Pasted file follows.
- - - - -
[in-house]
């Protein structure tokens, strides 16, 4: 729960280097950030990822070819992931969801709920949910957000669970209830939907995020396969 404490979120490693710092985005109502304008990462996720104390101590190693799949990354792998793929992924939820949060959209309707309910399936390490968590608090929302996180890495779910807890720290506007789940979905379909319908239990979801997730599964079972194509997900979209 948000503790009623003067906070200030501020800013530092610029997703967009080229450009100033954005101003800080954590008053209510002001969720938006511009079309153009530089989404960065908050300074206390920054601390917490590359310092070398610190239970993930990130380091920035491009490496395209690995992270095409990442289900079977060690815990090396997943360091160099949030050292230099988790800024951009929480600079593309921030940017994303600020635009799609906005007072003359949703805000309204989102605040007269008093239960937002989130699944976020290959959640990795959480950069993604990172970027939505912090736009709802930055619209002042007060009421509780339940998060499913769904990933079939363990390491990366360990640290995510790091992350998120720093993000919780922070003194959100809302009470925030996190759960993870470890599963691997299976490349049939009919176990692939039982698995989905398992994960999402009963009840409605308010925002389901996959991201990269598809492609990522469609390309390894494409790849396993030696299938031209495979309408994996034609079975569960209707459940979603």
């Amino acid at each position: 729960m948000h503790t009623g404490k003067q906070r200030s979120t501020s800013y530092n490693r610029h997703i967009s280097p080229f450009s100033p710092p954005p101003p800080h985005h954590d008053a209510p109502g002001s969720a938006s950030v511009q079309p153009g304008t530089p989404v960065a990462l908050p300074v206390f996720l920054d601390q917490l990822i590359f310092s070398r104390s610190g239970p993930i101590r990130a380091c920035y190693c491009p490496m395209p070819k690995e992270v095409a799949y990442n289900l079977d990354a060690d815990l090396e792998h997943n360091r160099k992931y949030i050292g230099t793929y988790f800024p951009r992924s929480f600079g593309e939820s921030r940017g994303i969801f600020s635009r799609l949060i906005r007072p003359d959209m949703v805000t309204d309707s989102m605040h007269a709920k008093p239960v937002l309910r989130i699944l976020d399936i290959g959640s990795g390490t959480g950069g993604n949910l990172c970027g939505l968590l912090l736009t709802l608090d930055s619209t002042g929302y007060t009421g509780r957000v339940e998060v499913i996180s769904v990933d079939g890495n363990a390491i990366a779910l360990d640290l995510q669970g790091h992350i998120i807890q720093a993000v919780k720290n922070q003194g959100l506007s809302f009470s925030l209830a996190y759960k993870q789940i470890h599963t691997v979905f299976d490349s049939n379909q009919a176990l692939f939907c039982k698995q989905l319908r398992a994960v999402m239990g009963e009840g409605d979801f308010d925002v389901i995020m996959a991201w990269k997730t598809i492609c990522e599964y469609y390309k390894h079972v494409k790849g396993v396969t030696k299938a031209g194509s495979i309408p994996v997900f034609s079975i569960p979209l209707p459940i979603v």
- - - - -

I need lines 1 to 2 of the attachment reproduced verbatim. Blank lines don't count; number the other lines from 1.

[in-house]
């Protein structure tokens, strides 16, 4: 729960280097950030990822070819992931969801709920949910957000669970209830939907995020396969 404490979120490693710092985005109502304008990462996720104390101590190693799949990354792998793929992924939820949060959209309707309910399936390490968590608090929302996180890495779910807890720290506007789940979905379909319908239990979801997730599964079972194509997900979209 948000503790009623003067906070200030501020800013530092610029997703967009080229450009100033954005101003800080954590008053209510002001969720938006511009079309153009530089989404960065908050300074206390920054601390917490590359310092070398610190239970993930990130380091920035491009490496395209690995992270095409990442289900079977060690815990090396997943360091160099949030050292230099988790800024951009929480600079593309921030940017994303600020635009799609906005007072003359949703805000309204989102605040007269008093239960937002989130699944976020290959959640990795959480950069993604990172970027939505912090736009709802930055619209002042007060009421509780339940998060499913769904990933079939363990390491990366360990640290995510790091992350998120720093993000919780922070003194959100809302009470925030996190759960993870470890599963691997299976490349049939009919176990692939039982698995989905398992994960999402009963009840409605308010925002389901996959991201990269598809492609990522469609390309390894494409790849396993030696299938031209495979309408994996034609079975569960209707459940979603």